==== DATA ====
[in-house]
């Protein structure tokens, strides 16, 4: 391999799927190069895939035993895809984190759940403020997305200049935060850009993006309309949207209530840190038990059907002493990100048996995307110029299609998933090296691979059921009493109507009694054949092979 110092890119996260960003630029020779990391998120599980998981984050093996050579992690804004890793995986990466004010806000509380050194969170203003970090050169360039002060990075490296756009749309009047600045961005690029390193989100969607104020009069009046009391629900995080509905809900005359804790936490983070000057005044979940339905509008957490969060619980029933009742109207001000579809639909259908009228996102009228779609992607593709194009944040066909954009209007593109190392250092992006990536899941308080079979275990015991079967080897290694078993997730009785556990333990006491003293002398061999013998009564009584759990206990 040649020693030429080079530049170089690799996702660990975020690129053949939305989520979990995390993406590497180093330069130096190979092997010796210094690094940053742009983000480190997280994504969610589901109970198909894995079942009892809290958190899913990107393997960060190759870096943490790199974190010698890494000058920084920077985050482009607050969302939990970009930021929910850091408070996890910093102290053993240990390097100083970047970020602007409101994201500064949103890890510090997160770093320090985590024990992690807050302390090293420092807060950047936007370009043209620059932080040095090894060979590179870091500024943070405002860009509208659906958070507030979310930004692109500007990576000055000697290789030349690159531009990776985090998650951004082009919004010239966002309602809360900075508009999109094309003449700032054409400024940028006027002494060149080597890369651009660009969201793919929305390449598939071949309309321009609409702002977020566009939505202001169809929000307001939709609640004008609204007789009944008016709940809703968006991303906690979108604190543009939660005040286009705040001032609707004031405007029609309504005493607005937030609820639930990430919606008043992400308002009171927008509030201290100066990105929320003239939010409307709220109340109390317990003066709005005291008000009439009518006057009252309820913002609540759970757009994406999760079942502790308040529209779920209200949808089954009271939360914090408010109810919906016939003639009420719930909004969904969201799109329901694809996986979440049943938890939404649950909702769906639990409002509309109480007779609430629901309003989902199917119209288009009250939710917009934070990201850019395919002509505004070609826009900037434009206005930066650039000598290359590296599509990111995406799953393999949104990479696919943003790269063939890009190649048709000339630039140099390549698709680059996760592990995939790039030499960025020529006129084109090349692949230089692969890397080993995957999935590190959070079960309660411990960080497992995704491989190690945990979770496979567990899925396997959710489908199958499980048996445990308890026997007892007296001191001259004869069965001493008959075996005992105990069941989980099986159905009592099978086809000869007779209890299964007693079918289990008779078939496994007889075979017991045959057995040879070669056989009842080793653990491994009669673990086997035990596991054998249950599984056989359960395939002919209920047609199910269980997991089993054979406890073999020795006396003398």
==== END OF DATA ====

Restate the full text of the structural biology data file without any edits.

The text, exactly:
[in-house]
């Protein structure tokens, strides 16, 4: 391999799927190069895939035993895809984190759940403020997305200049935060850009993006309309949207209530840190038990059907002493990100048996995307110029299609998933090296691979059921009493109507009694054949092979 110092890119996260960003630029020779990391998120599980998981984050093996050579992690804004890793995986990466004010806000509380050194969170203003970090050169360039002060990075490296756009749309009047600045961005690029390193989100969607104020009069009046009391629900995080509905809900005359804790936490983070000057005044979940339905509008957490969060619980029933009742109207001000579809639909259908009228996102009228779609992607593709194009944040066909954009209007593109190392250092992006990536899941308080079979275990015991079967080897290694078993997730009785556990333990006491003293002398061999013998009564009584759990206990 040649020693030429080079530049170089690799996702660990975020690129053949939305989520979990995390993406590497180093330069130096190979092997010796210094690094940053742009983000480190997280994504969610589901109970198909894995079942009892809290958190899913990107393997960060190759870096943490790199974190010698890494000058920084920077985050482009607050969302939990970009930021929910850091408070996890910093102290053993240990390097100083970047970020602007409101994201500064949103890890510090997160770093320090985590024990992690807050302390090293420092807060950047936007370009043209620059932080040095090894060979590179870091500024943070405002860009509208659906958070507030979310930004692109500007990576000055000697290789030349690159531009990776985090998650951004082009919004010239966002309602809360900075508009999109094309003449700032054409400024940028006027002494060149080597890369651009660009969201793919929305390449598939071949309309321009609409702002977020566009939505202001169809929000307001939709609640004008609204007789009944008016709940809703968006991303906690979108604190543009939660005040286009705040001032609707004031405007029609309504005493607005937030609820639930990430919606008043992400308002009171927008509030201290100066990105929320003239939010409307709220109340109390317990003066709005005291008000009439009518006057009252309820913002609540759970757009994406999760079942502790308040529209779920209200949808089954009271939360914090408010109810919906016939003639009420719930909004969904969201799109329901694809996986979440049943938890939404649950909702769906639990409002509309109480007779609430629901309003989902199917119209288009009250939710917009934070990201850019395919002509505004070609826009900037434009206005930066650039000598290359590296599509990111995406799953393999949104990479696919943003790269063939890009190649048709000339630039140099390549698709680059996760592990995939790039030499960025020529006129084109090349692949230089692969890397080993995957999935590190959070079960309660411990960080497992995704491989190690945990979770496979567990899925396997959710489908199958499980048996445990308890026997007892007296001191001259004869069965001493008959075996005992105990069941989980099986159905009592099978086809000869007779209890299964007693079918289990008779078939496994007889075979017991045959057995040879070669056989009842080793653990491994009669673990086997035990596991054998249950599984056989359960395939002919209920047609199910269980997991089993054979406890073999020795006396003398």